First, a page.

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Black Sabbath

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Black Sabbath We Sold Our Soul for Rock and Roll album cover
3.18 | 43 ratings | 7 reviews | 28% 5 stars

Good, but non-essential

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Boxset/Compilation, released in 1975

Songs / Tracks Listing

1. Black Sabbath
2. The Wizard
3. Paranoid
4. War Pigs
5. Iron Man
6. Tomorrow's Dream
7. Fairies Wear Boots
8. Changes
9. Sweet Leaf
10. Children of the Grave
11. Sabbath, Bloody Sabbath
12. Am I Going Insane (Radio)
13. Snowblind
14. N.I.B.

Line-up / Musicians

- Tony Iommi / Lead Guitar
- Geezer Butler / Bass
- Ozzy Osbourne / Vocals
- Bill Ward / Drums
- Gerald Woodruffe / Keyboards
- Rick Wakeman / Keyboards on Track 11

Releases information

A Double Album Greatest Hits Package
Released December 1, 1975, Reissued Aug 1976
Re-Released April 13, 1999
* The viynl/cassette versions have two extra tracks (Warning & Laguna Sunrise). The CD was packaged as a single CD, and these were left off for space considerations.
* The 1996 remastered CD has the original album layout restored.

Thanks to Terra Australis for the addition
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BLACK SABBATH We Sold Our Soul for Rock and Roll ratings distribution

(43 ratings)
Essential: a masterpiece of rock music(28%)
Excellent addition to any rock music collection(40%)
Good, but non-essential (30%)
Collectors/fans only (2%)
Poor. Only for completionists (0%)

BLACK SABBATH We Sold Our Soul for Rock and Roll reviews

Showing all collaborators reviews and last reviews preview | Show all reviews/ratings

Collaborators/Experts Reviews

Review by ZowieZiggy
3 stars This is the first "Sabbath" compilation. Even at the time of release, it could not be considered as a great one. Songs are completely messed up and tracklist is quite chaotic to say the least.

Only their greatest album "Parano´d" will be honourably represented. Four songs of which three of the most praised "Sabbath" ones: "Parano´d" of course as well as "War Pigs" and "Iron Man". Three gigantic tracks which could not fail to sit on a compilation of course.

Their debut album is also not forgotten with three songs, of which the excellent "N.I.B.". But can you tell me what "Changes" and "Am I Going Insane" are doing here ? Although the latter was not a bad song, featuring some "Floyd" psychedelia, it does not belong to the best of their repertoire. "Changes" being one of their poorest song ever written. A mellow and useless rock ballad.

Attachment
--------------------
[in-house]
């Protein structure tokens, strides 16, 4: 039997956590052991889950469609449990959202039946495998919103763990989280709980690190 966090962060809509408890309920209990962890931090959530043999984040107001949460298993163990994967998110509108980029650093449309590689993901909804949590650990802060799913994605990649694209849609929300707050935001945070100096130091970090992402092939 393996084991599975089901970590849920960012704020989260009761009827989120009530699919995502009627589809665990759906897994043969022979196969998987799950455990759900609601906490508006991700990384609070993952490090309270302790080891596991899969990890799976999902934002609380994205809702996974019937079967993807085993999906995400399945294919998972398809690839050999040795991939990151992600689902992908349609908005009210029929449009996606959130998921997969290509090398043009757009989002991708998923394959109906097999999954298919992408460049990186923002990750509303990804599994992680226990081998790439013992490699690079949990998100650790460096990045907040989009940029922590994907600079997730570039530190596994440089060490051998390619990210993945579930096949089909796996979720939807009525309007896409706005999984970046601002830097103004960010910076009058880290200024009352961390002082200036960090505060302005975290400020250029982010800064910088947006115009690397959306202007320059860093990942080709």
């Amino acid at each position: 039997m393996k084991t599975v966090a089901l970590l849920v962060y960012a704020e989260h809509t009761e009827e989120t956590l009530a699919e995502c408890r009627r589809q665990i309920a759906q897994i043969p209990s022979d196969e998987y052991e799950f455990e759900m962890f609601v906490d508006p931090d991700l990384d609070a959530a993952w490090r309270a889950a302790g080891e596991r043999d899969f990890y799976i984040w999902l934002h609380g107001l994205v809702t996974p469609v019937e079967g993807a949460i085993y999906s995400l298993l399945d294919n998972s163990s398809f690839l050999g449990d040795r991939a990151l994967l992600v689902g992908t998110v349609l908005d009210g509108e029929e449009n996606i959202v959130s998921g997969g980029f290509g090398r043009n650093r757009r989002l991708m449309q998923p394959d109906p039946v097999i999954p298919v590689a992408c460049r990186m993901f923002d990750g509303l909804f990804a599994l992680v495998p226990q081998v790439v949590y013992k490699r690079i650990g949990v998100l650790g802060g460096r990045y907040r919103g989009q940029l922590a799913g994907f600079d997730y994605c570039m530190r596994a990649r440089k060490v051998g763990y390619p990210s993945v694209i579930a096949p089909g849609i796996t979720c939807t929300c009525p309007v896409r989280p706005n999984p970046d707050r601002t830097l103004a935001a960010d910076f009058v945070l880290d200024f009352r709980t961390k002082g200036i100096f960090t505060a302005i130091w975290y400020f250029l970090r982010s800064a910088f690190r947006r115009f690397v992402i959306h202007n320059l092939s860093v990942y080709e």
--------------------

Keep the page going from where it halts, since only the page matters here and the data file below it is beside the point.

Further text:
This compilation is totally useless nowadays. With the great double CD set released in 2000 ("Best Of"), it is only a pale overview of their early work. But don't get me wrong : there are a lot of "Sabbath" anthems in here. The only thing I would tell you is that moneywise their later "Best Of" is a far much better financial deal. So...

Three stars.

Review by clarke2001
SPECIAL COLLABORATOR Honorary Collaborator
3 stars Great compilation, great introduction for a young listener. I started listening the band with "Vol. 4" and this compilation and I enjoyed them both. A word about selection: it's really unnecessary - the band had released their essential albums so far and all those albums are quite homogenic, so it won't matter if some other songs are selected - BLACK SABBATH released six albums before this, first compilation, was it really possible to make better selection? Oh certainly, but who cares? I remember I was a newbie and this was my introduction and I enjoyed it. Almost all the songs are equally good, which is not a case too often when publishing a compilation. So, as the title suggests, this is an excellent addition to your rock & metal collection, it's non-essential for prog rock. Still, I got this one as a pure coincidence, so I am suggesting original studio albums for starters.
Review by Gatot
SPECIAL COLLABORATOR Honorary Collaborator
3 stars A Compilation to Maintain Momentum ...

Black Sabbath's record labels quickly responded with a million-selling double-LP compilation,"We Sold Our Soul for Rock 'n' Roll" (December 1975), and the band contemplated a more pronounced change of musical style. This brought about disagreement, with guitarist Iommi wanting to add elements to the sound, including horns, and singer Osbourne resisting any variation in the formula. So, you can imagine how tense the relationship between Iommi and Osbourne. Nevertheless, the album comprises compilation of songs that favor newbies or beginners. It's really good for introducing the music of Black Sabbath to new people.